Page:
Between 1936 and 1938 Schuyler published in the Pittsburgh Courier a weekly serial, which he later collected and published as a novel entitled Black Empire. He also published the highly controversial book Slaves Today: A Story of Liberia, a novel about the slave trade created by freed American slaves who settled Liberia in the 1820s.
In the 1930s, Schuyler published scores of short stories in the Pittsburgh Courier under various pseudonyms. He was published in many prestigious black journals, including Negro Digest, The Messenger, and W.E.B. Du Bois’s The Crisis. Schuyler’s journalism also appeared in such mainstream magazines as The Nation and Common Ground, and in such newspapers as The Washington Post and The New York Evening Post (forerunner of the New York Post).
From 1937 to 1944, Schuyler was the business manager of the NAACP. During the McCarthy Era, Schuyler moved sharply to the political right and would later contribute to American Opinion, the journal of the John Birch Society.
In 1947, he published The Communist Conspiracy against the Negroes. His conservatism was a counterpoint to the predominant liberal philosophy of the civil rights movement in the 1960s and 1970s. In 1964, while working for the Pittsburgh Courier, Schuyler expressed opposition to Martin Luther King Jr.’s being awarded the Nobel Peace Prize, writing: “Dr. King’s principal contribution to world peace has been to roam the country like some sable Typhoid Mary, infecting the mentally disturbed with perversions of Christian doctrine, and grabbing fat lecture fees from the shallow-pated.” The Courier editorial and publishing staff refused to publish the essay.
Schuyler opposed the Civil Rights Act of 1964. While acknowledging that white discrimination against blacks was “morally wrong, nonsensical, unfair, un-Christian and cruelly unjust,” he opposed federal action to coerce changes in public attitudes. “New countries have a passion for novelty,” he wrote, “and a country like America, which grew out of conquest, immigration, revolution and civil war, is prone to speed social change by law, or try to do so, on the assumption that by such legerdemain it is possible to make people better by force.” Despite the inherent unfairness of racial discrimination, he considered federal intrusion into private affairs an infringement on individual liberty, explaining that “it takes lots of time to change social mores, especially with regard to such hardy perennials as religion, race and nationality, to say nothing of social classes.”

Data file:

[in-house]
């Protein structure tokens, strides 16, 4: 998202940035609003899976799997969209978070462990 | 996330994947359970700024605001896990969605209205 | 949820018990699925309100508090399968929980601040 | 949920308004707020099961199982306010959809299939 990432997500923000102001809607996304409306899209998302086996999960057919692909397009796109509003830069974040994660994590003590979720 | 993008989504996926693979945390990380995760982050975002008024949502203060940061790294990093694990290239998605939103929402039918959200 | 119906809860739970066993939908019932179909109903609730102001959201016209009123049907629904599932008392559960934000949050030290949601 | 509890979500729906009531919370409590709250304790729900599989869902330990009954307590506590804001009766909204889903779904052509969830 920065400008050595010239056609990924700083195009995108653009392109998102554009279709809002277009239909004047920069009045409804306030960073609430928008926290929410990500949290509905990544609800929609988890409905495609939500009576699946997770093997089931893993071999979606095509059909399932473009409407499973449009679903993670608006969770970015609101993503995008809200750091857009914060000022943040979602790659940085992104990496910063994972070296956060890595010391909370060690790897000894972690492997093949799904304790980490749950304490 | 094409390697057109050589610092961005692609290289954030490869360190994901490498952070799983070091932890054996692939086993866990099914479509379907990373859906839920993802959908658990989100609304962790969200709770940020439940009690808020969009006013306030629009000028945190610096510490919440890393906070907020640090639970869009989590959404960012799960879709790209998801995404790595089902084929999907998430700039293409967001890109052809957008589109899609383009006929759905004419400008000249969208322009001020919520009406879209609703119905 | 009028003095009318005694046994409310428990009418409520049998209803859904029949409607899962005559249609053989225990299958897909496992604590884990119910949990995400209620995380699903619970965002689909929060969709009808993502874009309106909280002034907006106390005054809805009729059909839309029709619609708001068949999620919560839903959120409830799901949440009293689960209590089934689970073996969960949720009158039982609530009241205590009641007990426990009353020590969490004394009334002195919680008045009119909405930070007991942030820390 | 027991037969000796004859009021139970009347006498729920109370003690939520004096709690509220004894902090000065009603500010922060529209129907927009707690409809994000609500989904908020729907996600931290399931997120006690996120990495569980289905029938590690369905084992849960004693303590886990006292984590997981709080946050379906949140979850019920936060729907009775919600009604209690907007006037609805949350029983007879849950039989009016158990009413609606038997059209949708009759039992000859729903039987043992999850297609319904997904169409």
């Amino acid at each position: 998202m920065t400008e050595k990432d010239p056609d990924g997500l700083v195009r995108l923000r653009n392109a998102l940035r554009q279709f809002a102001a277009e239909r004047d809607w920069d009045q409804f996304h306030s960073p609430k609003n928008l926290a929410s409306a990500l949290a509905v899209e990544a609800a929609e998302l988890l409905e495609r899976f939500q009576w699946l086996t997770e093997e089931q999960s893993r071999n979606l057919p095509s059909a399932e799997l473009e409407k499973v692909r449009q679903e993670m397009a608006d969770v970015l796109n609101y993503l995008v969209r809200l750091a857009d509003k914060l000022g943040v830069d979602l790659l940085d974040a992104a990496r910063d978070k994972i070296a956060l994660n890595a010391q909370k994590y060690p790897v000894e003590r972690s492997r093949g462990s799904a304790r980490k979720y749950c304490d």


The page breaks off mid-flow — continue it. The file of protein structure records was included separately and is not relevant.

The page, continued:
In 1964, he ran for the United States House of Representatives in New York’s 18th congressional district on the Conservative Party ticket and endorsed Republican candidate Barry Goldwater for president. The paper’s leadership disallowed Schuyler’s title of associate editor. A formal refutation was communicated in a letter to the editor of the New York Times, signed by Associate Publisher and Editor Percival L. Prattis, who had been a long-time friend since the 1920s.
In the 1960s, Schuyler, who had earlier supported the rights of Black South Africans, was led by his anticommunism to oppose taking any action against South African apartheid, with him saying in a radio broadcast, “In South Africa you have a system of apartheid. That’s their business. I don’t think it’s the business of other people to change their society.”
Outlets for Schuyler’s written work diminished until he was an obscure figure by the time of his death in 1977. As the liberal black writer Ishmael Reed notes in his introduction to a 1999 republication of Black No More, Schuyler’s 1931 race satire, in the final years of Schuyler’s life, it was considered taboo in black circles even to interview the aging writer.
He wrote a syndicated column (1965–77) for the North American Newspaper Alliance.
Schuyler’s autobiography, Black and Conservative, was published in 1966.
Schuyler married Josephine Lewis Cogdell, a liberal white Texan heiress, in New York City on January 6, 1928. Codgell also worked as a writer Their daughter, Philippa Schuyler (1931–1967), was a child prodigy and noted concert pianist, who later followed her father’s footsteps and embarked on a career in journalism. In 1967 Phillipa (above) was killed on an assignment in Vietnam for Loeb’s publication. His wife died two years later.